Credit: George Danby / BDN

The BDN Opinion section operates independently and does not set newsroom policies or contribute to reporting or editing articles elsewhere in the newspaper or on

Justin Alfond of Portland is an entrepreneur, activist and former Maine Senate President. 

One of my late grandfather’s favorite sayings was: “If you keep chopping wood, pretty soon there will be a pile.” It’s that spirit and commitment that sparked my interest in community organizing, starting businesses and nonprofits, and serving in the Maine Senate. I am extraordinarily blessed, but for most Mainers, no matter how hard they work or how high their pile of wood becomes, they can’t get ahead. Everyday families are struggling, and Democrats in Congress are working to change that. 

Last month, the House of Representatives passed the Build Back Better Act, President Biden’s bill to support American workers and combat climate change, and sent it on to the Senate. The bill puts $2.2  trillion towards child care, health care, education,and climate action. It will fuel Maine’s recovery and strengthen the economy by creating good-paying jobs, making services more affordable, and lowering taxes for working Americans.  

Rep. Jared Golden, who represents the 2nd Congressional District, voted against this signature  piece of Democratic legislation. His reason was that the bill fails to deliver the “best possible deal” for Mainers. While this bill does many good things, he’s right. 

Golden’s primary concern is the massive tax break — roughly $275 billion — that the bill would give to wealthy Americans by lifting the cap on the State and Local Tax (SALT) deduction. According to the Maine Center for Economic Policy, only 4 percent of Maine households would see any benefit from  raising the SALT cap, and most of those families are among Maine’s wealthiest. Meanwhile, there would  be no benefit for the 60 percent of Maine families making less than $67,800 per year.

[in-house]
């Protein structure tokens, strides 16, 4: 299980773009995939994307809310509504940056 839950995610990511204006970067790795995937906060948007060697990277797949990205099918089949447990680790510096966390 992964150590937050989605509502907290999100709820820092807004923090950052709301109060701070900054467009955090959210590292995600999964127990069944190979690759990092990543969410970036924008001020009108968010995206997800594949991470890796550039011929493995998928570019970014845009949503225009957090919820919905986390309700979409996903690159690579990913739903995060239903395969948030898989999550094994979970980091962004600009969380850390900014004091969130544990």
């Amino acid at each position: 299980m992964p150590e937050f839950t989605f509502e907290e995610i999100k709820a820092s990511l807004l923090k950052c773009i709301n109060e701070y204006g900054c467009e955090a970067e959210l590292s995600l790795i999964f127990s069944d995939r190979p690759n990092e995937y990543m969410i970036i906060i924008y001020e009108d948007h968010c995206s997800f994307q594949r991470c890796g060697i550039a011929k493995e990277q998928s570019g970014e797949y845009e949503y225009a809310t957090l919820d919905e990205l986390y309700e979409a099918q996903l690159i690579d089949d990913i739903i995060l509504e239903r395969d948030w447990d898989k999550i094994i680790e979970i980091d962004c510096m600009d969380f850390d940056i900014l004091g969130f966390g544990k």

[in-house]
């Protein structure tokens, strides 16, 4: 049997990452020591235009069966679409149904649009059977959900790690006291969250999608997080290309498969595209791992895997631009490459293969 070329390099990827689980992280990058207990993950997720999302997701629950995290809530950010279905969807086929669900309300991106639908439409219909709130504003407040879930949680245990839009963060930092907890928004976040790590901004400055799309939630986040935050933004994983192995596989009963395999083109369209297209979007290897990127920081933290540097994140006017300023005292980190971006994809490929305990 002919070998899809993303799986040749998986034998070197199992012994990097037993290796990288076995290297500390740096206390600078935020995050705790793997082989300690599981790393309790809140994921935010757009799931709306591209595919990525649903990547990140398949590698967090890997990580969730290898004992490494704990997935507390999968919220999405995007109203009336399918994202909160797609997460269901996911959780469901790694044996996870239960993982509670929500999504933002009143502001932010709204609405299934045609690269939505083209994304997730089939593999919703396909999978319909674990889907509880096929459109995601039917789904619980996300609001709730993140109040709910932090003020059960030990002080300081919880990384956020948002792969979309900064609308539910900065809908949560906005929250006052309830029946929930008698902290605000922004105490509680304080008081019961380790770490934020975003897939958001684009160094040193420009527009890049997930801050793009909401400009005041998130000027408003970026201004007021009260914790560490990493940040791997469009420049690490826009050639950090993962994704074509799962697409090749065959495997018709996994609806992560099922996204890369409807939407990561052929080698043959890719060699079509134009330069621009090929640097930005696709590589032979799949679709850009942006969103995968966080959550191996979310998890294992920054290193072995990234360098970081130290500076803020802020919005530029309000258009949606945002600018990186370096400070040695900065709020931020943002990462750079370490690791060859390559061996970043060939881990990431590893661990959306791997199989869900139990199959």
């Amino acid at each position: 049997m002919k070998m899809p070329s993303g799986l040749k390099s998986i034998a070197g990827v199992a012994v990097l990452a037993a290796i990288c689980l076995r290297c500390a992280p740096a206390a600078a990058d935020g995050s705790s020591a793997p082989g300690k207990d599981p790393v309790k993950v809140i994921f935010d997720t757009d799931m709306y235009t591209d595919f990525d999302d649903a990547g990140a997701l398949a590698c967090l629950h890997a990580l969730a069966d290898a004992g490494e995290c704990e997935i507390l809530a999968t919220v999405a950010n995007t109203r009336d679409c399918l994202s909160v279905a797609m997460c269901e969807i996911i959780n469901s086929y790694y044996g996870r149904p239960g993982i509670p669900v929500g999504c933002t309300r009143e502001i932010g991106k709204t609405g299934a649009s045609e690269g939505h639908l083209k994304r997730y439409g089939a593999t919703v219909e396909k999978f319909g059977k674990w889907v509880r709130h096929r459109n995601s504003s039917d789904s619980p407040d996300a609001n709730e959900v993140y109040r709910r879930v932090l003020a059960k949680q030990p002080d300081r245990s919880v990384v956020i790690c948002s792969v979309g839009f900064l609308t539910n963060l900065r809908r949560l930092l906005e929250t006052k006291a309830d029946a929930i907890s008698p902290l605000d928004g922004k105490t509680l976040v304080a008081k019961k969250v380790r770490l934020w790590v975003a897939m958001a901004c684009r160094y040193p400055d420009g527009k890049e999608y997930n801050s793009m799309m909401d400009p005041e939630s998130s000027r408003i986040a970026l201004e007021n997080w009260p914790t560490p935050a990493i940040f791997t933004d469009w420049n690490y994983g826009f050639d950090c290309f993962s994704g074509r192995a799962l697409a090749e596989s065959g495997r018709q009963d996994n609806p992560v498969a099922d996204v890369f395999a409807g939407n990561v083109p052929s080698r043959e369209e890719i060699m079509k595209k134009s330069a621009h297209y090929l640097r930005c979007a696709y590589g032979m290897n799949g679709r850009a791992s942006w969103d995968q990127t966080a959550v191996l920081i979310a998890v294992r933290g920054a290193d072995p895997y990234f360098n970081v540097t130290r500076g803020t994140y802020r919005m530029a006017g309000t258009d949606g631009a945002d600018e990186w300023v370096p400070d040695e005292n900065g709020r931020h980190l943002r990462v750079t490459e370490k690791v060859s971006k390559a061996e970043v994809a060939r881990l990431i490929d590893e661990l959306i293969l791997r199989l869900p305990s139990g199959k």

The SALT provision would simply make long-standing problems with our tax code worse. Right now,  most millionaires and billionaires are required to pay little, if any, taxes. Unlike most Americans, almost  all of their income comes from wealth rather than wages or salaries, so they don’t pay the same tax  rates as most working Mainers. Our nation’s tax code is already broken. It’s unconscionable that we  would cut taxes for the wealthy at a time when working families are struggling and need our support. 

Instead, to pay for this bill and make the critical investments our country needs without saddling future  generations with billions in debt, we should raise taxes on the wealthiest Americans. 

Senate Democrats are currently considering a proposal that would do just that, the Billionaires Income  Tax. Crafted by Sen. Ron Wyden of Oregon, the tax would apply to billionaires’ untaxed investment  income, and would generate an estimated $557 billion over the next ten years. It’s a smart, common sense proposal that would address one of the most egregious elements of our uneven tax system. 

Together, rolling back the SALT deduction and adding the Billionaires Income Tax could generate up to  roughly $832 billion over the next ten years—all without raising taxes on working families and  businesses or adding a single dollar to the national debt. Rep. Golden supports both measures, because  it’s the right thing to do for the U.S. economy, for hardworking Mainers, and for future generations who  will benefit from the public investments we make today. 

I know from my time in the Maine Senate that passing legislation is complicated and messy. While the  Build Back Better Act is a must-pass piece of legislation, Congressman Golden is right to leverage his  vote to improve it by narrowing the SALT provision and adding the Billionaires Income Tax. Let’s hope  the rest of Congress follows his lead.